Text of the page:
of Invasive Plants
of invasive plants can be as easy as pulling a few weeds or can be a complex
and expensive, multi-year project. The amount of work will depend on the
extent of the invasive plant population, the traits of the target species,
and the management goals. In general, preventing new infestations from
becoming established and controlling small “satellite populations”
are the highest priority. Complete eradication of a species from a site
is rarely possible; control efforts that remove a large percentage of
the invasive plants, free up growing space for native species, and reduce
the requirement for follow-up control work are realistic goals. Long-term
monitoring and follow-up control efforts will be required in almost all
cases. Clarifying the management goal for the site can help set priorities.
The goal of "enabling forest regeneration" could result in a
much different plan for controlling invasives than if the goal is to "maintain
and enhance viewpoints."
Due to the ecological and economic limitations on certain
projects, prioritizing sites is very important. Highest priority efforts
are the prevention of new invasions in un-invaded areas and removing invasive
plants that are just becoming established in intact native plant communities.
Native plant communities with “satellite” invasive plant populations
can be protected with a low investment in labor and materials. Other high
priorities are sites with rare plants or where ecosystem disturbances,
such as lot clearing or road work, are planned. After the satellite populations
are controlled, areas with higher numbers of invasive species should be
targeted, especially sites with seed producing, invasive plants. Large
sites that are completely dominated by invasive plants are often the last
to be controlled. These sites should be expected to require higher investments
for control and replanting of native species, and in some cases are not
worth the effort or expense.
Invasive plant control is an ongoing, multiyear effort
that requires careful planning for the initial control work, follow-up,
and restoration of native species. Sites will require different levels
of treatment ranging from minor hand-pulling of invasive plants to complete
ecosystem restoration. Determine what the goal(s) of a project are. Is
the goal to protect established, native plants around a construction site?
Protect rare species? Stop an invasive population from spreading or fruiting?
Restore a functioning native plant community?
Resources and Ecological Limitations
It is very important to asses whether the project goals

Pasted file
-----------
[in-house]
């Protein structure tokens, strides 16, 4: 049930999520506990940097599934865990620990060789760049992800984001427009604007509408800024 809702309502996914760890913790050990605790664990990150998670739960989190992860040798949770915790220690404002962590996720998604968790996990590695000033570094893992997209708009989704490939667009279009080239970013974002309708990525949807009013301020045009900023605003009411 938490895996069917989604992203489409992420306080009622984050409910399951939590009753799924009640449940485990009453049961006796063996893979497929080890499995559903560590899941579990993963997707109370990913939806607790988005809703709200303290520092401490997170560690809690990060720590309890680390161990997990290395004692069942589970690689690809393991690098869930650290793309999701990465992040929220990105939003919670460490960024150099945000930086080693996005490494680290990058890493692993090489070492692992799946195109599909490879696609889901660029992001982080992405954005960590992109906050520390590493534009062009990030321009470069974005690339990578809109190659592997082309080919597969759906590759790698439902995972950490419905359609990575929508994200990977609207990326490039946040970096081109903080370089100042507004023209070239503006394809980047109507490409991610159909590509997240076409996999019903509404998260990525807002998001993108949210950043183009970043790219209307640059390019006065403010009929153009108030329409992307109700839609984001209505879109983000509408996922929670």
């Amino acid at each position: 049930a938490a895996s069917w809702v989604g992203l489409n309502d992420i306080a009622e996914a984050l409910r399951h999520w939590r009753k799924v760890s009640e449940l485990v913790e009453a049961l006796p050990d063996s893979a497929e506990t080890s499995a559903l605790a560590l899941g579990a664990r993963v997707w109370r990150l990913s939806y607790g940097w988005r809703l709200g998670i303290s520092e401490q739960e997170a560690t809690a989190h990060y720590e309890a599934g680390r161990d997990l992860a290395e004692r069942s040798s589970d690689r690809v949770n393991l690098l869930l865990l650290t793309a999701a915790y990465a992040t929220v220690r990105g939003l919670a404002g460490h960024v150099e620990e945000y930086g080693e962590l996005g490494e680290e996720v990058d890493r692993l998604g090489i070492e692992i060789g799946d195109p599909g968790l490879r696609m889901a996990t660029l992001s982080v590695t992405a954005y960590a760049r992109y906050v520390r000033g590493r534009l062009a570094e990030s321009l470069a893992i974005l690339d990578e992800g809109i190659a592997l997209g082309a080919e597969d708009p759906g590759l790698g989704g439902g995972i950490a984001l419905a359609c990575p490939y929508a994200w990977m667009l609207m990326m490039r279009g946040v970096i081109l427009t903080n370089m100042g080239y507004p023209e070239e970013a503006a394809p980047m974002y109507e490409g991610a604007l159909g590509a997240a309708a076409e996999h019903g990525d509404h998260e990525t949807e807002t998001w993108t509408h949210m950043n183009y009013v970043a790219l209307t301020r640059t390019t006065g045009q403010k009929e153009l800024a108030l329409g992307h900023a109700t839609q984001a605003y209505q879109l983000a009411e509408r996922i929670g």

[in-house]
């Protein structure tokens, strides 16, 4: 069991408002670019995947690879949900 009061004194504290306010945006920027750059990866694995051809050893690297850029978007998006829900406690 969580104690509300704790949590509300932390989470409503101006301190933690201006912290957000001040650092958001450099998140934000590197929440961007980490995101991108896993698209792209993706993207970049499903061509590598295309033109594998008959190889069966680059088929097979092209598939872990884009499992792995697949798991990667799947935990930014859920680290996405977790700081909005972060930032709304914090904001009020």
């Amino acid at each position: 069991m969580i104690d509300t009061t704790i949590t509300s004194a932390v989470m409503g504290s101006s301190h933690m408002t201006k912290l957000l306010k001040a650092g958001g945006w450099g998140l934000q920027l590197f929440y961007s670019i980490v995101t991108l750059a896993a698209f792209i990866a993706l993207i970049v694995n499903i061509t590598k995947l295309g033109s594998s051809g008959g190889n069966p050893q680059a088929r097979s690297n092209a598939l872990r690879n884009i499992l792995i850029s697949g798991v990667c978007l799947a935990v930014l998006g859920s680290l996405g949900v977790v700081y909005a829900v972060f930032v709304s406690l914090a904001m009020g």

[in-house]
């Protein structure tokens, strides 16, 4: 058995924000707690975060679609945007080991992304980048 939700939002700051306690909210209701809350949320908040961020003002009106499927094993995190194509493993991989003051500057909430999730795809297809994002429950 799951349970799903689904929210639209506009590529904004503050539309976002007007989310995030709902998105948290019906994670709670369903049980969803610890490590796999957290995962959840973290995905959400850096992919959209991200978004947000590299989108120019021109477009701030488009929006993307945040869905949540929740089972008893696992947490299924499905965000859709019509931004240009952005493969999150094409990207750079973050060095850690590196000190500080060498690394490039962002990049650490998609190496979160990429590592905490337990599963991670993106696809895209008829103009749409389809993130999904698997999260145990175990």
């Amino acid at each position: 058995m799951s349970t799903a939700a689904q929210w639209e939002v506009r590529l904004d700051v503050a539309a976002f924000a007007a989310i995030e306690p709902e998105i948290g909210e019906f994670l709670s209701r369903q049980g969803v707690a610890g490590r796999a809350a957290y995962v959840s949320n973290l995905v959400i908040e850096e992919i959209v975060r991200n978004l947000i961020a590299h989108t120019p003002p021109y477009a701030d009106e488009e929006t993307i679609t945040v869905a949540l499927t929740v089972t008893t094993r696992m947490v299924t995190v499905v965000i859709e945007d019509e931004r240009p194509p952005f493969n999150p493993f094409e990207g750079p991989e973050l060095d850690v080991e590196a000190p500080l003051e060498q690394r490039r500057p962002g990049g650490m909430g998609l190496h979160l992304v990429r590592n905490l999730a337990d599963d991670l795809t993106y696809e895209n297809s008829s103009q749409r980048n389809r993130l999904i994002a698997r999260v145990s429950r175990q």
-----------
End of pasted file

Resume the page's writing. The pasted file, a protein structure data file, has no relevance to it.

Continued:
are realistic given the ecological characteristics of the site and the
resources that are available for control. The feasibility of a project
will be determined by ecological factors, such as the difficulty of controlling
a particular species, and the availability of funding and labor. It is
important to predict the economic and/or volunteer resources that will
be available for the initial control project, for planting native species,
and for ongoing maintenance. Also, some sites, such as wetlands, may have
restrictions on the type of work that can be performed or require additional
permits. All of these factors should be assessed before a project is undertaken.
Will Do the Work?
Volunteers, landowners or professionals? Given the scope of their
jurisdiction, Conservation Commissions may oversee invasive plant control
projects that are conducted by people with a range of skills and vested
interests, such as landscape contractors, landowners, volunteers, and
professional vegetation control specialists. The Commissioners need to
be aware of the skills of the workers and their interest in doing a thorough
job. Some contractors and landowners may be knowledgeable, and concerned
about native and invasive plants while others may lack the proper knowledge
and are only interested in meeting the minimal requirements outlined in
the permit. Requiring a management plan in the permitting process will
help the Commission judge the knowledge and commitment of the applicant
and provide a guide by which to measure progress. For more information
on management plans please click here (link to Conservation Land Management
Chemical herbicides are a common method of controlling invasive
plants. Herbicide use is carefully regulated by the state of Massachusetts
and by Federal laws. In general, landowners can apply unrestricted herbicides
on their own property outside of the wetland buffer zone; permits may
be required within the buffer zone. A pesticide applicator’s license
is required to apply restricted pesticides, or to apply any pesticide
on land owned by another. For more information on pesticide categories
and the laws governing their use of pesticides in Massachusetts please
see more about Pesticide Licensing.
of Control Methods
Conservation commissions may oversee different types of invasive
plant control projects on a range of sites. While Commissioners are not
expected to become experts on control, they will need to be familiar with
the common methods. This section provides Commissioners with a general
overview of control methods and when they might be appropriate.